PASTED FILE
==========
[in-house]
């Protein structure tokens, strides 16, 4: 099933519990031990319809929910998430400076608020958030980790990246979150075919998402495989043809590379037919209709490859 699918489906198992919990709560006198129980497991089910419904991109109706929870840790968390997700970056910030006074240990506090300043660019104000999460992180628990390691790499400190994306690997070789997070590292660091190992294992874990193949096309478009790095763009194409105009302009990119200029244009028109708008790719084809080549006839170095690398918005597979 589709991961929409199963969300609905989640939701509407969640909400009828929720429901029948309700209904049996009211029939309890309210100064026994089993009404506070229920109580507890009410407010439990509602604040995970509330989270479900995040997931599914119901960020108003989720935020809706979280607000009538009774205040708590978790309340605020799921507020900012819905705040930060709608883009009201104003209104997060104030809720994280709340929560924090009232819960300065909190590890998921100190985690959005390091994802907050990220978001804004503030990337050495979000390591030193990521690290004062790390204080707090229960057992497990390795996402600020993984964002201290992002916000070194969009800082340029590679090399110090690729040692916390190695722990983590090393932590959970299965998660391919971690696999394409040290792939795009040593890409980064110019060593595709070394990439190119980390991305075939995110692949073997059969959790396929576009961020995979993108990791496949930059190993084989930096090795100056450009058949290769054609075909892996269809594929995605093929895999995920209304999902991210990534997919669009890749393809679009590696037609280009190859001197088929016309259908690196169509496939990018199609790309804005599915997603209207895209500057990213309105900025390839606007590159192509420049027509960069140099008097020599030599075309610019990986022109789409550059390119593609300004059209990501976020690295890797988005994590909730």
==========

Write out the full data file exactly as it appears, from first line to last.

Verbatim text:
[in-house]
């Protein structure tokens, strides 16, 4: 099933519990031990319809929910998430400076608020958030980790990246979150075919998402495989043809590379037919209709490859 699918489906198992919990709560006198129980497991089910419904991109109706929870840790968390997700970056910030006074240990506090300043660019104000999460992180628990390691790499400190994306690997070789997070590292660091190992294992874990193949096309478009790095763009194409105009302009990119200029244009028109708008790719084809080549006839170095690398918005597979 589709991961929409199963969300609905989640939701509407969640909400009828929720429901029948309700209904049996009211029939309890309210100064026994089993009404506070229920109580507890009410407010439990509602604040995970509330989270479900995040997931599914119901960020108003989720935020809706979280607000009538009774205040708590978790309340605020799921507020900012819905705040930060709608883009009201104003209104997060104030809720994280709340929560924090009232819960300065909190590890998921100190985690959005390091994802907050990220978001804004503030990337050495979000390591030193990521690290004062790390204080707090229960057992497990390795996402600020993984964002201290992002916000070194969009800082340029590679090399110090690729040692916390190695722990983590090393932590959970299965998660391919971690696999394409040290792939795009040593890409980064110019060593595709070394990439190119980390991305075939995110692949073997059969959790396929576009961020995979993108990791496949930059190993084989930096090795100056450009058949290769054609075909892996269809594929995605093929895999995920209304999902991210990534997919669009890749393809679009590696037609280009190859001197088929016309259908690196169509496939990018199609790309804005599915997603209207895209500057990213309105900025390839606007590159192509420049027509960069140099008097020599030599075309610019990986022109789409550059390119593609300004059209990501976020690295890797988005994590909730």